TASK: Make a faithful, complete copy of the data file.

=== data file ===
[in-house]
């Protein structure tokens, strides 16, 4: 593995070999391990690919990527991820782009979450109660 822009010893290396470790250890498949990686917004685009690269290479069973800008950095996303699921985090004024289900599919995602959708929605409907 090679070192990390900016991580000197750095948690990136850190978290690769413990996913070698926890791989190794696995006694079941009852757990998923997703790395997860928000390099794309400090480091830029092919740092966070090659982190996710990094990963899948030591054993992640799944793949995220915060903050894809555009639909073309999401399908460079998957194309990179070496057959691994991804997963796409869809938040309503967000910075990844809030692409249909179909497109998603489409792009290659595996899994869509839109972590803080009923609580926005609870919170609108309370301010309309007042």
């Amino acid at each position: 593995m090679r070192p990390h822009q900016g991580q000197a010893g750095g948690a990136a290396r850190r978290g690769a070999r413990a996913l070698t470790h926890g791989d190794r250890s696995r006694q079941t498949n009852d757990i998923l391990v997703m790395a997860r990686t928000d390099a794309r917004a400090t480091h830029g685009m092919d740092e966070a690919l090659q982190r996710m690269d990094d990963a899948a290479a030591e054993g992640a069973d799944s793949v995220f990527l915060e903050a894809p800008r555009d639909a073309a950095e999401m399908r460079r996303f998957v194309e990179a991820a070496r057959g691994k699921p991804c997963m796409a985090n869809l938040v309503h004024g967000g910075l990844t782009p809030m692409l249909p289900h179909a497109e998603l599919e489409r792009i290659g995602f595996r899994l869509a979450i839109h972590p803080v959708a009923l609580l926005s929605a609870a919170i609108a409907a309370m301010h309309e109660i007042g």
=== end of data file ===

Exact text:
[in-house]
């Protein structure tokens, strides 16, 4: 593995070999391990690919990527991820782009979450109660 822009010893290396470790250890498949990686917004685009690269290479069973800008950095996303699921985090004024289900599919995602959708929605409907 090679070192990390900016991580000197750095948690990136850190978290690769413990996913070698926890791989190794696995006694079941009852757990998923997703790395997860928000390099794309400090480091830029092919740092966070090659982190996710990094990963899948030591054993992640799944793949995220915060903050894809555009639909073309999401399908460079998957194309990179070496057959691994991804997963796409869809938040309503967000910075990844809030692409249909179909497109998603489409792009290659595996899994869509839109972590803080009923609580926005609870919170609108309370301010309309007042």
């Amino acid at each position: 593995m090679r070192p990390h822009q900016g991580q000197a010893g750095g948690a990136a290396r850190r978290g690769a070999r413990a996913l070698t470790h926890g791989d190794r250890s696995r006694q079941t498949n009852d757990i998923l391990v997703m790395a997860r990686t928000d390099a794309r917004a400090t480091h830029g685009m092919d740092e966070a690919l090659q982190r996710m690269d990094d990963a899948a290479a030591e054993g992640a069973d799944s793949v995220f990527l915060e903050a894809p800008r555009d639909a073309a950095e999401m399908r460079r996303f998957v194309e990179a991820a070496r057959g691994k699921p991804c997963m796409a985090n869809l938040v309503h004024g967000g910075l990844t782009p809030m692409l249909p289900h179909a497109e998603l599919e489409r792009i290659g995602f595996r899994l869509a979450i839109h972590p803080v959708a009923l609580l926005s929605a609870a919170i609108a409907a309370m301010h309309e109660i007042g």